Friday, April 30, 2010

Social networking (or what NOT to say to an editor)

As I’ve mentioned on here before, although writing is the passion I’m focusing on for this blog, my other passion is editing (and, honestly, I’m a much better editor than I am a writer). I work two different jobs right now: the one that pays the bills is a job as a copyeditor for scientific journals, which is rewarding in that I know my hard work is helping the scientific community (and thus humanity), and the other, which is more personally fulfilling, is my job as an assistant editor for a small independent book publisher in Cambridge, MA.

This past weekend, I attended a (truly inspirational) writers' and editors' retreat for the book publisher, during which we held a party for anyone associated with the press to join. This was a great social networking opportunity—face to face networking, to be specific, which, although it has taken more and more of a back seat to online networking in the past 5 or so years, is still an incredibly important aspect of getting your name out and getting others interested in you. Writers, if you can’t represent yourself overall as the kind of person people want to talk to or be involved with, you really can’t expect them to be interested in representing you—your writing itself may be great, but if you’re flat out rude or insulting, nobody is going to be interested in you (whether you’re looking for beta readers, agents, editors, etc).

Case in point: I was at the party, schmoozing with various people, when a man looked at my name tag and said, with a sneer, “Oh, you’re one of the editors here? I bet you’re one of the editors who rejected me.”

…Did any warning flags go off in your mind? How this man thought this was the appropriate way to approach me I will never know. Writers, I am a writer, too. I understand the pain of rejection and the tendency to take it personally, but as an editor, I know that this is absolutely not the case. For the record, this man had never submitted anything to me—but regardless, starting off a conversation with an editor (an editor you might be submitting your stories to in the future, no less!) with a bad attitude and an offensive, blaming tone is NOT going to incline us to think well of you.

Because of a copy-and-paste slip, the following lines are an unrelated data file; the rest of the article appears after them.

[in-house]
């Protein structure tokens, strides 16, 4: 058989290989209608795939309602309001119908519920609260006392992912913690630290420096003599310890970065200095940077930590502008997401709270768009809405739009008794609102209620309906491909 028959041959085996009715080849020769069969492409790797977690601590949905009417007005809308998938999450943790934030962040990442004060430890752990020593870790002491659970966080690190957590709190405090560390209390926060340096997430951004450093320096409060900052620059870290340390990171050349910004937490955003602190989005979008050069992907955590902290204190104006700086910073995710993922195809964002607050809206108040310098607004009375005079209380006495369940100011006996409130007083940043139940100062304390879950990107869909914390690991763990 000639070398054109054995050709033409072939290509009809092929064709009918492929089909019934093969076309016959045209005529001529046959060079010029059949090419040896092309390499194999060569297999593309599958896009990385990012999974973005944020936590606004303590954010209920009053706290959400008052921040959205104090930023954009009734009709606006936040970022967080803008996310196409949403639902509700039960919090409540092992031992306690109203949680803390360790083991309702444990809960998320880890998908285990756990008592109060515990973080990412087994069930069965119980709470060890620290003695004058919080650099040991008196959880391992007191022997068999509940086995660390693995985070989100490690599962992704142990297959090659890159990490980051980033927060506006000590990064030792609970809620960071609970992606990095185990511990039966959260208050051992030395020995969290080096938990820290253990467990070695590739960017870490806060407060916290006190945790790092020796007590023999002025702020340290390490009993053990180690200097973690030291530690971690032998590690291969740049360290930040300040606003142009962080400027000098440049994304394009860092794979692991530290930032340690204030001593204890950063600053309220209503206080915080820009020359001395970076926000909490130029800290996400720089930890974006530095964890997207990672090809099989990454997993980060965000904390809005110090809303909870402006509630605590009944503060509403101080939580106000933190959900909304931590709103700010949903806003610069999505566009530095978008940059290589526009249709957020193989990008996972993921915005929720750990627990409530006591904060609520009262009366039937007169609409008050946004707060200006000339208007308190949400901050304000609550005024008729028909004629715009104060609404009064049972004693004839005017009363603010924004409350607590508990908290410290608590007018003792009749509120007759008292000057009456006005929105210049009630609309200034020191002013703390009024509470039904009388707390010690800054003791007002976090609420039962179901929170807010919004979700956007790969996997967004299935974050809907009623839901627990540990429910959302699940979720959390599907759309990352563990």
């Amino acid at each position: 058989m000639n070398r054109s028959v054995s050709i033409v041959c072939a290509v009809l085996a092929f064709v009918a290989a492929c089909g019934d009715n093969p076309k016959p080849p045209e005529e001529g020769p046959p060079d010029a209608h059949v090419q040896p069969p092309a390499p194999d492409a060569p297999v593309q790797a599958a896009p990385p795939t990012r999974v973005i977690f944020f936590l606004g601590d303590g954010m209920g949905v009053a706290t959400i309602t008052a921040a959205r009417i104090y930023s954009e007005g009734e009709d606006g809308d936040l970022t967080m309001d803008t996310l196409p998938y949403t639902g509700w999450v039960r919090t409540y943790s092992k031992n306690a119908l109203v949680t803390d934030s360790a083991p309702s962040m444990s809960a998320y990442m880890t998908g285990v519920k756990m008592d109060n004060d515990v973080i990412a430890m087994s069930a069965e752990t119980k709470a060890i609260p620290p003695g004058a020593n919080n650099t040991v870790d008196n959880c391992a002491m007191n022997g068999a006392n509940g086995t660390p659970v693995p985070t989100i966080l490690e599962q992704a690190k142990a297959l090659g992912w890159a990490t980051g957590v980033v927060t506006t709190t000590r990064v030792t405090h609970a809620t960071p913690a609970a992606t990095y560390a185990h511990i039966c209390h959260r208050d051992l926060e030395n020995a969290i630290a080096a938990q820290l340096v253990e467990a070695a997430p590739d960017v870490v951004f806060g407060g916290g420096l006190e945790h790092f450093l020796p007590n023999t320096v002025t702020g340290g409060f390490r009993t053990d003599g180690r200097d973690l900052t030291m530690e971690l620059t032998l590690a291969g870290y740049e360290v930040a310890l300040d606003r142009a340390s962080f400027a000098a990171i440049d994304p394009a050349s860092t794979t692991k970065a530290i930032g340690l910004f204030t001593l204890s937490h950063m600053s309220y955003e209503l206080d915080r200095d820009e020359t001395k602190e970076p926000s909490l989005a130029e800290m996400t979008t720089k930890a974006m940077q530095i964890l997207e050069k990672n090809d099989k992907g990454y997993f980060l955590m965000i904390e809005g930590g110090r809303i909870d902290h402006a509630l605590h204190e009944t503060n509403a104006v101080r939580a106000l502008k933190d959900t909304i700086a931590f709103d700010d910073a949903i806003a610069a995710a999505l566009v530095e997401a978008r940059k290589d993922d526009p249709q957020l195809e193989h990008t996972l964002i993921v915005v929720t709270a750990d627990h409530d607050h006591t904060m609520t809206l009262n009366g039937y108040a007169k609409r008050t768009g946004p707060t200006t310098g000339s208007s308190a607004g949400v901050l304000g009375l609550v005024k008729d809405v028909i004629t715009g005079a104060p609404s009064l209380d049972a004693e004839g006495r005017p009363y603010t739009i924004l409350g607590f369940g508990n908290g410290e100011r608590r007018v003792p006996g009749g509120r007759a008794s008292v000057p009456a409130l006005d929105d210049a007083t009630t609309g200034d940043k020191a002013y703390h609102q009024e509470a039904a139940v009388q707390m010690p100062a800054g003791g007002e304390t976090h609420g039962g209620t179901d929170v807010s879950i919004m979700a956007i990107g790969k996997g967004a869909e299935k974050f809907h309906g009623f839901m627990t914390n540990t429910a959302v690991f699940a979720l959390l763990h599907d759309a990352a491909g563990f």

I assured this man that if his story had been rejected, it certainly wasn’t meant to be a personal attack (his story may have been amazing, for instance, and might have just not fit with the theme the editor was going for with the particular anthology this man submitted to). The man then went on to make a snide remark, saying that he was already writing before I was even born (which was probably true, but I'm not quite sure I understand how my age affects my ability to edit)—at which point I bit my tongue, made an excuse, and left the room.

This seems obvious to me, but, judging from this man’s behavior, it isn’t. Here’s the thing about social networking, no matter what field you’re in: every word you say, every smile or sarcastic or rude remark is representing not only your personality but also your work itself. It’s true that some famous writers are rude in real life—but I guarantee you that those people, when they were starting out and first trying to impress editors and agents, turned up the charm and kept their snide comments to themselves. Don’t forget that for every one bridge you burn, that bridge has told one, five, or ten other bridges to avoid you, too. The publishing industry is a small place; if you don’t treat others with respect, don’t expect them to treat your work any better.

Tuesday, April 13, 2010

On the importance of writers writing

I got an email today from a friend I admire greatly--she is a fantastic writer and an incredibly kind person. Her email, among other things, touched on the fact that she hasn't written in almost two years, something I can certainly relate to (as can [almost] every writer!). It is so easy to get in the habit of not writing, isn't it? I've fallen into it time and again over the years, and it is only through some kind of outside encouragement that I have typically managed to get myself to write frequently (though never entirely regularly) -- things like contests, creative writing courses, etc.

Lately, though, in writing my novel, I've been incredibly motivated to write (whether because I'm excited about the novel, nervous about the outcome, scared it'll be awful, or just feel accountable now that I've told so many people about it, I'm not sure). Whatever the reason, this semi-regular writing has been great for me. I can feel my thoughts coming in more clearly and the words going down more eloquently, I feel more motivated to start writing in the first place (something that only infrequently happened before), and I find my confidence improving (merited or not).

This of course brings me back to the old schpiel every writer is tired of hearing and yet needs to hear again: Writing often is so important for writers! I don't mean writing regularly or writing on a rigid schedule, because sometimes it really isn't possible, and sometimes we really are too busy, and you know what, not everyone works that way. But often, say, once a day, once a week, once every other week. Certainly more often than once a month or once a year! Set your own pace, writers, and make it a modest pace at first--but then speed it up, write more often, make sure you're letting that inner voice out.